The beautiful Douro valley in northern Portugal is in a real pickle. It is best known as the home of port, but today an increasing proportion of the vines, which are virtually the Douro valley’s only crop, produce stunning table wine too.
But who will tend and pick those vines? And will anyone pay the necessary price for their produce? Before the revolution in 1974 and Portugal’s accession to the EU in 1986, farming — which meant growing grapes — was the main activity in the valley. But there has been a mass exodus of labour to Portugal’s cities and other European countries. The number of grape farmers in the Douro fell from 38,695 to 19,633 between 2010 and 2020 — a drop of 49 per cent.
And even today, 61 per cent of these farmers own less than a hectare of vines and tend them only at weekends while holding down another, more lucrative job. Only 266 farmers on the more than 40,000ha of Douro vineyards in the Douro own more than 20ha of vines. By contrast, a typical Bordeaux château will have about 60ha.
One of these more substantial vineyard owners is Symington Family Estates, one of the leading port shippers with more than 1,000ha. Recently retired chairman Paul Symington has been sounding the alarm about the future of the valley for years. “The average age of the Douro farmers is getting frighteningly high,” he wrote to me recently, adding, “in our nearby village of Provesende, for instance, there are very few young people.”
With an eye to the future, the Symingtons have been trialling a grape-picking robot developed in Germany’s steep-sided Mosel valley, but the unforgiving terrain of the Douro, with its stubbornly stony soils, has proved a real challenge. According to the Centre for the Research, Study and Advancement of Mountain Viticulture (CERVIM), the Douro has more than half of the world’s steep mountain vineyards, with more than 15,000ha on a slope steeper than 30 per cent.
This makes for stunning scenery but multiple viticultural headaches. Many of the vines cling to the slopes on narrow stone terraces — now protected by Unesco — which are expensive to maintain, can only be worked by hand or horse, but do their best to keep the thin layer of topsoil above the schistous bedrock in place against increasing odds. “We are getting many more very heavy rainstorms in late spring and early summer,” says Symington, “and this causes serious damage to terraces and essential farm tracks. The rain is often so intense that it has no time to soak into the soil and just runs down into the Douro river, turning it from green-blue to golden yellow, laden with our soil, even as far downriver as Oporto.”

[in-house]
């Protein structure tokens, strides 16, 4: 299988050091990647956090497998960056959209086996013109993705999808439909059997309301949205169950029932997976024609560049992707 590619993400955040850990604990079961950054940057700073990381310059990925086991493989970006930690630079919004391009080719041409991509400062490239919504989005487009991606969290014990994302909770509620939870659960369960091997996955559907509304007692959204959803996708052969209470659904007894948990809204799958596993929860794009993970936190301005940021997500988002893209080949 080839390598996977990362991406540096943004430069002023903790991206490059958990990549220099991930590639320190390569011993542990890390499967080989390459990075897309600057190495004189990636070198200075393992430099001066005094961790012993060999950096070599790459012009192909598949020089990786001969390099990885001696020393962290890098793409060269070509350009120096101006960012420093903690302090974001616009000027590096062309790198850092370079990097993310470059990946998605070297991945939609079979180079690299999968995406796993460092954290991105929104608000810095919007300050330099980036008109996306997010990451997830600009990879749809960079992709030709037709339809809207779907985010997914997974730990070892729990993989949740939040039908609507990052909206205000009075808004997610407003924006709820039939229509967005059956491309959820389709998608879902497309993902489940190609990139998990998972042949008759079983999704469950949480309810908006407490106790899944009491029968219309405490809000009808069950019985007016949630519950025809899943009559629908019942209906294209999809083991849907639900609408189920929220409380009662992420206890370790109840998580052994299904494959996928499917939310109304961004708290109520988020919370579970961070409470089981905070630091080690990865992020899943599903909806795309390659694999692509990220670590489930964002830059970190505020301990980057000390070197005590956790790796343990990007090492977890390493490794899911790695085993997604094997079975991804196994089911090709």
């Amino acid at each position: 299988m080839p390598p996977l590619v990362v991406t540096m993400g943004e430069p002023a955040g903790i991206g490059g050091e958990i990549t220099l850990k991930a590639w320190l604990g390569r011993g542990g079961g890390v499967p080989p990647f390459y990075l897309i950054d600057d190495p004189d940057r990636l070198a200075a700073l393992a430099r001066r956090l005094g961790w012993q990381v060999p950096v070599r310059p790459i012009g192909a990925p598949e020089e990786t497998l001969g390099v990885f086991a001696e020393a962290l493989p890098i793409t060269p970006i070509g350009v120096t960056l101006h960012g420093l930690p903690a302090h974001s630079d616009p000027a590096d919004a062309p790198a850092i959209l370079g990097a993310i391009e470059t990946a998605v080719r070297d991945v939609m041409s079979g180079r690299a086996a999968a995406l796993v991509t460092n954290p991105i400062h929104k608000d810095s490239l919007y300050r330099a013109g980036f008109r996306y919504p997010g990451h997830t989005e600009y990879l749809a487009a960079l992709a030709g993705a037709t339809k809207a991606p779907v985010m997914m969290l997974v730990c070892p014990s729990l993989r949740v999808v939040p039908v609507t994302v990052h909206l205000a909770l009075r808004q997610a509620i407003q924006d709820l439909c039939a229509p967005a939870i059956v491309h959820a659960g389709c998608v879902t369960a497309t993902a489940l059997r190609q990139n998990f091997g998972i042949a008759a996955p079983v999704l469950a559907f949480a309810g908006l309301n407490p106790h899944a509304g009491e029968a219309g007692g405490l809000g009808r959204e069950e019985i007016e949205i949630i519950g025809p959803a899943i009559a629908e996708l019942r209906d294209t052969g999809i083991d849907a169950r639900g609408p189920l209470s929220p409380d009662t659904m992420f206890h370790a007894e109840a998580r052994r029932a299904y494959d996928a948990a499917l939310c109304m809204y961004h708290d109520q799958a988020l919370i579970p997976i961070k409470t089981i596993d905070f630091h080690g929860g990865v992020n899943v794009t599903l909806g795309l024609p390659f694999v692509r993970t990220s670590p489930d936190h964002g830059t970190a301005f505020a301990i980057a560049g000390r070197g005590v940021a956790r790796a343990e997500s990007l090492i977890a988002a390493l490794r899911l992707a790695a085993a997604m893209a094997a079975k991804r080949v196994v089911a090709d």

Fernando da Cunha Guedes, chairman of Portugal’s biggest wine company Sogrape, confirms the urgency of the situation. “Vineyard labour is getting very difficult,” he tells me. “Now at harvest time we see Eastern Europeans, Russians, even Indians and Syrians.” As Symington points out, the Douro valley is not exactly a hospitable environment for workers. “Our winters are very cold, and June to end September is very hot — more than 40C in the shade at times.”
These are all problems for producers, but it is also in the interests of consumers to preserve the unique ecosystem of the Douro valley — not least because it is a treasure trove of old vines. An estimated 40 per cent of all Douro vines are more than 35 years old and some of them are much, much older than that. According to the official records of the Portuguese Vine and Wine Institute (IVV), a total of 784ha of vines date from before 1930, with a further 455ha having been planted between then and 1980.